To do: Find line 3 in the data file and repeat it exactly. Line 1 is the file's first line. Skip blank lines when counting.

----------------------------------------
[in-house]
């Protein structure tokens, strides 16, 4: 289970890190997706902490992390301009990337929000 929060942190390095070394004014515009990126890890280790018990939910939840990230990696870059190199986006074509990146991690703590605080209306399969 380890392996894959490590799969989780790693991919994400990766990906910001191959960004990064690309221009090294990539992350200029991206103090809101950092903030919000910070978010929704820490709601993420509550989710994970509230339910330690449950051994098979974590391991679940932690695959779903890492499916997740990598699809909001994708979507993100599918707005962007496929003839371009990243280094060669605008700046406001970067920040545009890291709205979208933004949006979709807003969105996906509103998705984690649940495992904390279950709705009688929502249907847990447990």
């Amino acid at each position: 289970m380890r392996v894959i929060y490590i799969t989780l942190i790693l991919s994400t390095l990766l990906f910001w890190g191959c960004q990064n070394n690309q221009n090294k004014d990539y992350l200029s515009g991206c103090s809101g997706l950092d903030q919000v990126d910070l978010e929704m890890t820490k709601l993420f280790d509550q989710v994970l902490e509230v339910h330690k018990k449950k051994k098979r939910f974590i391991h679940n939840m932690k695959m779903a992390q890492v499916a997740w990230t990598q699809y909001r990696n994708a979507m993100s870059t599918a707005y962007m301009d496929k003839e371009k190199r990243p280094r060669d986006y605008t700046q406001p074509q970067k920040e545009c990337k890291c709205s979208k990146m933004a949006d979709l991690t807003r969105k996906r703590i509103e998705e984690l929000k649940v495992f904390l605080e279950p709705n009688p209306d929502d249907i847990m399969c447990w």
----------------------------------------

């Amino acid at each position: 289970m380890r392996v894959i929060y490590i799969t989780l942190i790693l991919s994400t390095l990766l990906f910001w890190g191959c960004q990064n070394n690309q221009n090294k004014d990539y992350l200029s515009g991206c103090s809101g997706l950092d903030q919000v990126d910070l978010e929704m890890t820490k709601l993420f280790d509550q989710v994970l902490e509230v339910h330690k018990k449950k051994k098979r939910f974590i391991h679940n939840m932690k695959m779903a992390q890492v499916a997740w990230t990598q699809y909001r990696n994708a979507m993100s870059t599918a707005y962007m301009d496929k003839e371009k190199r990243p280094r060669d986006y605008t700046q406001p074509q970067k920040e545009c990337k890291c709205s979208k990146m933004a949006d979709l991690t807003r969105k996906r703590i509103e998705e984690l929000k649940v495992f904390l605080e279950p709705n009688p209306d929502d249907i847990m399969c447990w």